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When a function is invoked, a new lexical environment is created for that invocation. That lexical environment contains an environment record, which in turn holds the local named bindings which exist in that environment. So, for instance:

(function () {

    var x = 123;

    // other code

}());

In the above function invocation, there will exist a binding with the name "x" and the value 123, in the function's lexical environment.

Now, if we wanted to change the value of that binding, we could:

  1. set the identifier x as the left-hand side of one of the assignment operators:

    x = 456; 
    // the value of the "x" binding has changed to 456 
    
  2. set the identifier x as the operand of a prefix/suffix increment/decrement operator:

    x++;
    // the value of the "x" binding has changed to 124 
    

My question: Are those the only two methods to change the value of the "x" binding?

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1  
x++; is just a syntactic shortcut for x = x + 1; so you really have only one assignment type described here. –  dystroy Sep 26 '12 at 13:45
    
Isn't "assignment" the usual term, instead of "binding" ? –  dystroy Sep 26 '12 at 13:47
    
@dystroy ecma262-5.com/ELS5_HTML.htm#Section_10.5 –  Incognito Sep 26 '12 at 13:50
    
@dystroy Assignment works with expressions. One expression is assigned to another expression. On the other hand, a name is bound to an lexical environment. Those are just two different matters. –  Šime Vidas Sep 26 '12 at 13:51
    
@dystroy ++/--, and = are two different operators which both happen to invoke the internal PutValue method which in turn changes the value of the binding. Just because one operator can be expressed via a combination of other operators, does not make it less significant. Note that the = operator does not own the PutValue internal method. It is just invoking it internally. Just like the ++ is. Both operators are equal here, and should both be mentioned. –  Šime Vidas Sep 26 '12 at 14:08

1 Answer 1

Well, I don't think we should talk about 'bindings' here. The link @Incognito gave in comments to the question describes binding of variables and functions - but not their values.

As 'x' in your example has a primitive value assigned, I don't think there's a way to alter it - if not in an assignment (direct or syntax-sugar one).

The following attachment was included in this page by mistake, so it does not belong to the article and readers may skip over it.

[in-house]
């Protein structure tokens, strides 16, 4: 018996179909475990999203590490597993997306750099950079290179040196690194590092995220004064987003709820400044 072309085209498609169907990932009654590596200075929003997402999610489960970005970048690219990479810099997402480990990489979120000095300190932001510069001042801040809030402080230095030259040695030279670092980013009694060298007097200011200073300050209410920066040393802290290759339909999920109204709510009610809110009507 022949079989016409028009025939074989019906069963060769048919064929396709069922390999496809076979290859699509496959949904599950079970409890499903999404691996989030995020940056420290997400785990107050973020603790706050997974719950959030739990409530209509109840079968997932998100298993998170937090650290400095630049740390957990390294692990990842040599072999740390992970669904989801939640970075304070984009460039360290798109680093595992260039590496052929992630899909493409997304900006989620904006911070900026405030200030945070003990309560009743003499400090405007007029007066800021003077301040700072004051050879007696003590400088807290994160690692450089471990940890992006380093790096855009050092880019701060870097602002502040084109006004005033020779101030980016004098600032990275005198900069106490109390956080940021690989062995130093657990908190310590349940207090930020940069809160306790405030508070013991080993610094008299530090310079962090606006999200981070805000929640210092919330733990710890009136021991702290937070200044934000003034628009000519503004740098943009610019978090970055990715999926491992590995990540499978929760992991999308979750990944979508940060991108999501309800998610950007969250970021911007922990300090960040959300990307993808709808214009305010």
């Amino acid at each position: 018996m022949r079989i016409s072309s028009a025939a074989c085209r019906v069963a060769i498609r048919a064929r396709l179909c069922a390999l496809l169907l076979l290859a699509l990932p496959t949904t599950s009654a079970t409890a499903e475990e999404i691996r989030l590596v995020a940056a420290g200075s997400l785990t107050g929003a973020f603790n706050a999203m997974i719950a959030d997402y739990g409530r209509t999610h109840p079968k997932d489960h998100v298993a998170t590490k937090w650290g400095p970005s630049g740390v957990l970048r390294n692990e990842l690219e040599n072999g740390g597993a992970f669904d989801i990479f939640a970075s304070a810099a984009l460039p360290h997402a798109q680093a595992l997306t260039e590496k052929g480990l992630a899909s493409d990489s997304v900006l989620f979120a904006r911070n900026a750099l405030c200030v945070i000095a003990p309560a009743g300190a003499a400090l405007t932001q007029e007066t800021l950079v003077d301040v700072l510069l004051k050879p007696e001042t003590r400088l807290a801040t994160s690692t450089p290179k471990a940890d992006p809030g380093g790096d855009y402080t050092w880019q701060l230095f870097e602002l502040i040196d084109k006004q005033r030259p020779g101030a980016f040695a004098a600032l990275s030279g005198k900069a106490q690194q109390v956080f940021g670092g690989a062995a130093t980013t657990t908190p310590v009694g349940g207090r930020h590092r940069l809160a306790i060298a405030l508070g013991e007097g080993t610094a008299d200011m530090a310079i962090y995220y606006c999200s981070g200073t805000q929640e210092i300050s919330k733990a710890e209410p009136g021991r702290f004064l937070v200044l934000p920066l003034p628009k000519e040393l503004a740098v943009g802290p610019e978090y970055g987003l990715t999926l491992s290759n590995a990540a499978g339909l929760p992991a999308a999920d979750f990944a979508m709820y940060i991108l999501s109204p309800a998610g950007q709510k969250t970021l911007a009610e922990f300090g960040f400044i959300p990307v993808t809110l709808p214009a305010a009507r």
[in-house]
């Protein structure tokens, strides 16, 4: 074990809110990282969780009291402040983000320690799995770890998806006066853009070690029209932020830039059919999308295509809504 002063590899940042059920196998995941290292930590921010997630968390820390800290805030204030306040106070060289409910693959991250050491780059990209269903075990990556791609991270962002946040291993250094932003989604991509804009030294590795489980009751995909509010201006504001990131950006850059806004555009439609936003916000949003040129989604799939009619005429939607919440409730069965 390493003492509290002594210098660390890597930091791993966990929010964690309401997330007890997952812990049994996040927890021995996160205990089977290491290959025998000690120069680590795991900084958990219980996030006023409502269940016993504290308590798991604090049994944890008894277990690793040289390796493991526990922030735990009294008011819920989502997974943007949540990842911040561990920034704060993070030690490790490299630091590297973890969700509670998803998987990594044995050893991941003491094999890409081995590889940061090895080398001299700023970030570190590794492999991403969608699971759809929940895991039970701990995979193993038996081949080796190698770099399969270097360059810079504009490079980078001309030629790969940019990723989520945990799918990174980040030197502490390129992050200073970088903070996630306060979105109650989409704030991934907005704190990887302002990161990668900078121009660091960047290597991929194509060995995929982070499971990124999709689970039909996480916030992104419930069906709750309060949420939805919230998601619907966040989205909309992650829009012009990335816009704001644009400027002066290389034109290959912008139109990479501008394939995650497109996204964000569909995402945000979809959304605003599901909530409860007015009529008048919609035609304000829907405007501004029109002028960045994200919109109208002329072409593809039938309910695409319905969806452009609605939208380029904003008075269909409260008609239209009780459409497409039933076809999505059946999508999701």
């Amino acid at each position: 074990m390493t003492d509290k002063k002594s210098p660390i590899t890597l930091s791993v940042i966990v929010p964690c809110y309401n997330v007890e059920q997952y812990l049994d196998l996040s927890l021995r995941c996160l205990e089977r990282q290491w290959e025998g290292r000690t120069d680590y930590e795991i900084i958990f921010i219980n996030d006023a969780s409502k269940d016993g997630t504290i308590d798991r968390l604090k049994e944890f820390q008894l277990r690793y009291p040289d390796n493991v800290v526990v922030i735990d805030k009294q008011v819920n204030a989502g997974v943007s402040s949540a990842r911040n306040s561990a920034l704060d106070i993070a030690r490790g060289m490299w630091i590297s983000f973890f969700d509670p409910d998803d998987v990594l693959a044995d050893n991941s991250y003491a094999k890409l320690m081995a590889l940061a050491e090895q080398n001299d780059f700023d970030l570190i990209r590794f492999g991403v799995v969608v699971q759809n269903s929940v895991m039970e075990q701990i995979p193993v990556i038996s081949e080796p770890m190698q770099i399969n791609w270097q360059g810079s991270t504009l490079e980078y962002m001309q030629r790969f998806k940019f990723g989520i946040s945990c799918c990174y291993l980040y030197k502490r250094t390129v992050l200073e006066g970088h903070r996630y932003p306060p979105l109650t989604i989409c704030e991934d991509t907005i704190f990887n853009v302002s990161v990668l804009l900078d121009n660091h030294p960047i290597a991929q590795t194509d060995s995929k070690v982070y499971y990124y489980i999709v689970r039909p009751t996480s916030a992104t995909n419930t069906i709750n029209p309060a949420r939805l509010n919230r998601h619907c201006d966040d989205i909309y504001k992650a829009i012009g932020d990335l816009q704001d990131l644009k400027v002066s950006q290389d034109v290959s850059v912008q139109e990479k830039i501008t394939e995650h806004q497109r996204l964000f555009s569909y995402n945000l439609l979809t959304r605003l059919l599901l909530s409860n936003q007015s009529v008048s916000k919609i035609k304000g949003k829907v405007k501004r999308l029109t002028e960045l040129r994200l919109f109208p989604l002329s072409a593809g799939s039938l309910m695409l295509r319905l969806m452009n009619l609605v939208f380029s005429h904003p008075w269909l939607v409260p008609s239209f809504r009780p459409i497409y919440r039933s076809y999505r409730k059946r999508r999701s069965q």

For example, this...

var x = 42;
x.y   = 24;

... won't actually result in changing x (it gets converted into an object, assigned a new property, but then this object will be just thrown away).

And this...

function x() { ... }

... will also fail to assign a new value to x.

UPDATE: My point is that 'var x = 42' statement in JS (but not in Erlang) won't result in binding of 42 (number literal) to variable x.

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262-5 uses "binding" 191 times. I don't see the problem with it, as it's not interchangeable with assignment. –  Incognito Sep 26 '12 at 13:58
1  
I'm not using "binding" as an synonym for "assignment". Bindings exist in lexical environments, whereas assignments occur in code. Those two terms describe different matters. –  Šime Vidas Sep 26 '12 at 14:00
    
Regarding your update: Again, I'm not using the term "binding" as an synonym for "assignment". So, the value 42 is assigned to the variable x. As a result, the value of the binding "x" in the function's lexical environment is changed to 42. –  Šime Vidas Sep 26 '12 at 14:13
    
Just to clarify, your answer is that besides via the assignment, and increment/decrement operators (as mentioned in my question), it is not possible to change the value of the "x" binding in the function's lexical environment, correct? –  Šime Vidas Sep 26 '12 at 14:40
    
Correct. Even this x.something I've talked about won't change the literal value of x binding, it will still refer to the same object. –  raina77ow Sep 26 '12 at 14:49

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